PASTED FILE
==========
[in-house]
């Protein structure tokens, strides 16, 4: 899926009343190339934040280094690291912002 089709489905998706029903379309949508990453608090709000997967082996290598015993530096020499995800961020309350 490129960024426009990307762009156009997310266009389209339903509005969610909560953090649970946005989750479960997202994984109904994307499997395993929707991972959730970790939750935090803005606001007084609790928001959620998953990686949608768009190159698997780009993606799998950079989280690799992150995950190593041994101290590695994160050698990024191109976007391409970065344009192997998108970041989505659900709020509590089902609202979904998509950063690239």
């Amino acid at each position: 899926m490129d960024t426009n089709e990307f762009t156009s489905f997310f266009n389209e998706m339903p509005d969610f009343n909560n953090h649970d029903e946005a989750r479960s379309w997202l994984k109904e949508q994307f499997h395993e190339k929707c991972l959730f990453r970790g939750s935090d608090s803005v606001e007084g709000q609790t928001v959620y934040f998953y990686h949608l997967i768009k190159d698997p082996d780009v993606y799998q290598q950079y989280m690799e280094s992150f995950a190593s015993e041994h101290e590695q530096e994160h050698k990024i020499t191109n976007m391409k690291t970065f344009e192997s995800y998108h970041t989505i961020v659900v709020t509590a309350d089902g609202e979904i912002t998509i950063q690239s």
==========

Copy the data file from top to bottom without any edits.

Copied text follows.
[in-house]
């Protein structure tokens, strides 16, 4: 899926009343190339934040280094690291912002 089709489905998706029903379309949508990453608090709000997967082996290598015993530096020499995800961020309350 490129960024426009990307762009156009997310266009389209339903509005969610909560953090649970946005989750479960997202994984109904994307499997395993929707991972959730970790939750935090803005606001007084609790928001959620998953990686949608768009190159698997780009993606799998950079989280690799992150995950190593041994101290590695994160050698990024191109976007391409970065344009192997998108970041989505659900709020509590089902609202979904998509950063690239």
């Amino acid at each position: 899926m490129d960024t426009n089709e990307f762009t156009s489905f997310f266009n389209e998706m339903p509005d969610f009343n909560n953090h649970d029903e946005a989750r479960s379309w997202l994984k109904e949508q994307f499997h395993e190339k929707c991972l959730f990453r970790g939750s935090d608090s803005v606001e007084g709000q609790t928001v959620y934040f998953y990686h949608l997967i768009k190159d698997p082996d780009v993606y799998q290598q950079y989280m690799e280094s992150f995950a190593s015993e041994h101290e590695q530096e994160h050698k990024i020499t191109n976007m391409k690291t970065f344009e192997s995800y998108h970041t989505i961020v659900v709020t509590a309350d089902g609202e979904i912002t998509i950063q690239s």